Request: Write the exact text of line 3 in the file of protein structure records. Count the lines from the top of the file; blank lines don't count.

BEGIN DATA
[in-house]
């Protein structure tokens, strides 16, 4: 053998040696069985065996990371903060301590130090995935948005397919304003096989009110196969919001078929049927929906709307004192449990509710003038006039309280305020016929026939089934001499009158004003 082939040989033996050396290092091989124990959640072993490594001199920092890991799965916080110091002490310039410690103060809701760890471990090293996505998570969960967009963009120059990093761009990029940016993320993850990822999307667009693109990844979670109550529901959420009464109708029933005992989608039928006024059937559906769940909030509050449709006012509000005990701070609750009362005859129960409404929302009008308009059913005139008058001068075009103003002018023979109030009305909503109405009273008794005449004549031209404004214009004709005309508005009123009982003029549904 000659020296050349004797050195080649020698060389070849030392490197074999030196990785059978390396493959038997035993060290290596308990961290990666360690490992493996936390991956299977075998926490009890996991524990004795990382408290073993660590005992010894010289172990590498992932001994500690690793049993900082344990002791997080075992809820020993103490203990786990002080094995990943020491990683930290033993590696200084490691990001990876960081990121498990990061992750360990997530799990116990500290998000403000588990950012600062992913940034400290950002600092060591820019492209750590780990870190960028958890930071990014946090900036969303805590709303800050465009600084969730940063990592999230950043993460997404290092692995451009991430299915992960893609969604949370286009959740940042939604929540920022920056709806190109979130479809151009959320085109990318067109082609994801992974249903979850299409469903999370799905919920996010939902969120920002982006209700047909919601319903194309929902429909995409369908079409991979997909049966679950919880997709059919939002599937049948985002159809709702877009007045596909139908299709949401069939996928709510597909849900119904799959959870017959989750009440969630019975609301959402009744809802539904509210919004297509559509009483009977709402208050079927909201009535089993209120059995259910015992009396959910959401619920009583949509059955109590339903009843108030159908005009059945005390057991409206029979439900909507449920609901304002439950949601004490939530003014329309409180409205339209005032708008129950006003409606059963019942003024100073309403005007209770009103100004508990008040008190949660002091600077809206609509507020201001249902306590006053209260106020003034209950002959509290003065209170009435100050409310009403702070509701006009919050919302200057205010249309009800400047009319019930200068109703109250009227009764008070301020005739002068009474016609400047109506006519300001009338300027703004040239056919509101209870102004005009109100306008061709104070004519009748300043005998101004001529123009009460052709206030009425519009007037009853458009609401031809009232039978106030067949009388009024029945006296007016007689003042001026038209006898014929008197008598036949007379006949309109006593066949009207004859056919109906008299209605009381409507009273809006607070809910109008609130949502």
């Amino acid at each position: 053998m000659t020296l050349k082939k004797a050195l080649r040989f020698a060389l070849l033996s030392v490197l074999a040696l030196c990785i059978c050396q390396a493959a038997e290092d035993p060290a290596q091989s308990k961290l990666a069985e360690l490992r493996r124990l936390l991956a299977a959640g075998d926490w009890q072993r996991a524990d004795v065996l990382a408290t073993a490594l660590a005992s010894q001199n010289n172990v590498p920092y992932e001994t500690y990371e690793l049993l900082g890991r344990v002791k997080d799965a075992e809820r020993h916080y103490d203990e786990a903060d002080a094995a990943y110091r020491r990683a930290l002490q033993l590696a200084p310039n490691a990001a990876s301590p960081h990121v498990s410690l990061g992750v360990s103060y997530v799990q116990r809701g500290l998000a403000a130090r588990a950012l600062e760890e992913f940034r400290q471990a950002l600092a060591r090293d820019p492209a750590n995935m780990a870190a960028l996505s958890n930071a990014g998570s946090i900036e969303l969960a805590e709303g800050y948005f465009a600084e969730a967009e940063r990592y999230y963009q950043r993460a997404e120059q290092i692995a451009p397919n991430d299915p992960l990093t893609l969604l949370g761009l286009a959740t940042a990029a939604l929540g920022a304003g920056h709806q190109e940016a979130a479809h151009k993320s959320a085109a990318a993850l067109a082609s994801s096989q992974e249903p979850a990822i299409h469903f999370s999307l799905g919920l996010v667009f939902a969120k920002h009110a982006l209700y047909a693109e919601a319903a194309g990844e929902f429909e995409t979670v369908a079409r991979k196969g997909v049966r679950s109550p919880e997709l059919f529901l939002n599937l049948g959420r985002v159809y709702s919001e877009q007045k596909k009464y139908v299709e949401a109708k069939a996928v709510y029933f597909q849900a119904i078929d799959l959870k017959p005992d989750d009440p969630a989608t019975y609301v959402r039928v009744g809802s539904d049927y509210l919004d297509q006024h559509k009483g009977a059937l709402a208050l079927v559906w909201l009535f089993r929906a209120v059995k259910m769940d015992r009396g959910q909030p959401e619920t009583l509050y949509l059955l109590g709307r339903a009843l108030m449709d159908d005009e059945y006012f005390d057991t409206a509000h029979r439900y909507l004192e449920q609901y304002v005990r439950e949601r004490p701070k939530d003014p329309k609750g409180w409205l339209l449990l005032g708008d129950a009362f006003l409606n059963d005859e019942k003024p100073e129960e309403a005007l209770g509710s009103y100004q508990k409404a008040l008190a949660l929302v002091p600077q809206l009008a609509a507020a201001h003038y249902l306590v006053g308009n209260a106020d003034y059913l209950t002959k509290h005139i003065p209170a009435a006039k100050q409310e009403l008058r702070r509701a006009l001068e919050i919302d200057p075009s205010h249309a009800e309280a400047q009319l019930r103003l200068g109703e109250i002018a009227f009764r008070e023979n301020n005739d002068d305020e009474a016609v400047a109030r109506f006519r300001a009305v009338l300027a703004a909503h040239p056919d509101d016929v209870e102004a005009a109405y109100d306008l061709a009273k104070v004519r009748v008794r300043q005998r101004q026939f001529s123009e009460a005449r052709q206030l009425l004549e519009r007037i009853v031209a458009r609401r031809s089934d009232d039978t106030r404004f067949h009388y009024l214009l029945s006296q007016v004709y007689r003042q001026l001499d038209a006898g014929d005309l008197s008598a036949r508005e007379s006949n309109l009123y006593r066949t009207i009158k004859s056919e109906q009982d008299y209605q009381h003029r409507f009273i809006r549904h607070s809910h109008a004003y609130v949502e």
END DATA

């Amino acid at each position: 053998m000659t020296l050349k082939k004797a050195l080649r040989f020698a060389l070849l033996s030392v490197l074999a040696l030196c990785i059978c050396q390396a493959a038997e290092d035993p060290a290596q091989s308990k961290l990666a069985e360690l490992r493996r124990l936390l991956a299977a959640g075998d926490w009890q072993r996991a524990d004795v065996l990382a408290t073993a490594l660590a005992s010894q001199n010289n172990v590498p920092y992932e001994t500690y990371e690793l049993l900082g890991r344990v002791k997080d799965a075992e809820r020993h916080y103490d203990e786990a903060d002080a094995a990943y110091r020491r990683a930290l002490q033993l590696a200084p310039n490691a990001a990876s301590p960081h990121v498990s410690l990061g992750v360990s103060y997530v799990q116990r809701g500290l998000a403000a130090r588990a950012l600062e760890e992913f940034r400290q471990a950002l600092a060591r090293d820019p492209a750590n995935m780990a870190a960028l996505s958890n930071a990014g998570s946090i900036e969303l969960a805590e709303g800050y948005f465009a600084e969730a967009e940063r990592y999230y963009q950043r993460a997404e120059q290092i692995a451009p397919n991430d299915p992960l990093t893609l969604l949370g761009l286009a959740t940042a990029a939604l929540g920022a304003g920056h709806q190109e940016a979130a479809h151009k993320s959320a085109a990318a993850l067109a082609s994801s096989q992974e249903p979850a990822i299409h469903f999370s999307l799905g919920l996010v667009f939902a969120k920002h009110a982006l209700y047909a693109e919601a319903a194309g990844e929902f429909e995409t979670v369908a079409r991979k196969g997909v049966r679950s109550p919880e997709l059919f529901l939002n599937l049948g959420r985002v159809y709702s919001e877009q007045k596909k009464y139908v299709e949401a109708k069939a996928v709510y029933f597909q849900a119904i078929d799959l959870k017959p005992d989750d009440p969630a989608t019975y609301v959402r039928v009744g809802s539904d049927y509210l919004d297509q006024h559509k009483g009977a059937l709402a208050l079927v559906w909201l009535f089993r929906a209120v059995k259910m769940d015992r009396g959910q909030p959401e619920t009583l509050y949509l059955l109590g709307r339903a009843l108030m449709d159908d005009e059945y006012f005390d057991t409206a509000h029979r439900y909507l004192e449920q609901y304002v005990r439950e949601r004490p701070k939530d003014p329309k609750g409180w409205l339209l449990l005032g708008d129950a009362f006003l409606n059963d005859e019942k003024p100073e129960e309403a005007l209770g509710s009103y100004q508990k409404a008040l008190a949660l929302v002091p600077q809206l009008a609509a507020a201001h003038y249902l306590v006053g308009n209260a106020d003034y059913l209950t002959k509290h005139i003065p209170a009435a006039k100050q409310e009403l008058r702070r509701a006009l001068e919050i919302d200057p075009s205010h249309a009800e309280a400047q009319l019930r103003l200068g109703e109250i002018a009227f009764r008070e023979n301020n005739d002068d305020e009474a016609v400047a109030r109506f006519r300001a009305v009338l300027a703004a909503h040239p056919d509101d016929v209870e102004a005009a109405y109100d306008l061709a009273k104070v004519r009748v008794r300043q005998r101004q026939f001529s123009e009460a005449r052709q206030l009425l004549e519009r007037i009853v031209a458009r609401r031809s089934d009232d039978t106030r404004f067949h009388y009024l214009l029945s006296q007016v004709y007689r003042q001026l001499d038209a006898g014929d005309l008197s008598a036949r508005e007379s006949n309109l009123y006593r066949t009207i009158k004859s056919e109906q009982d008299y209605q009381h003029r409507f009273i809006r549904h607070s809910h109008a004003y609130v949502e």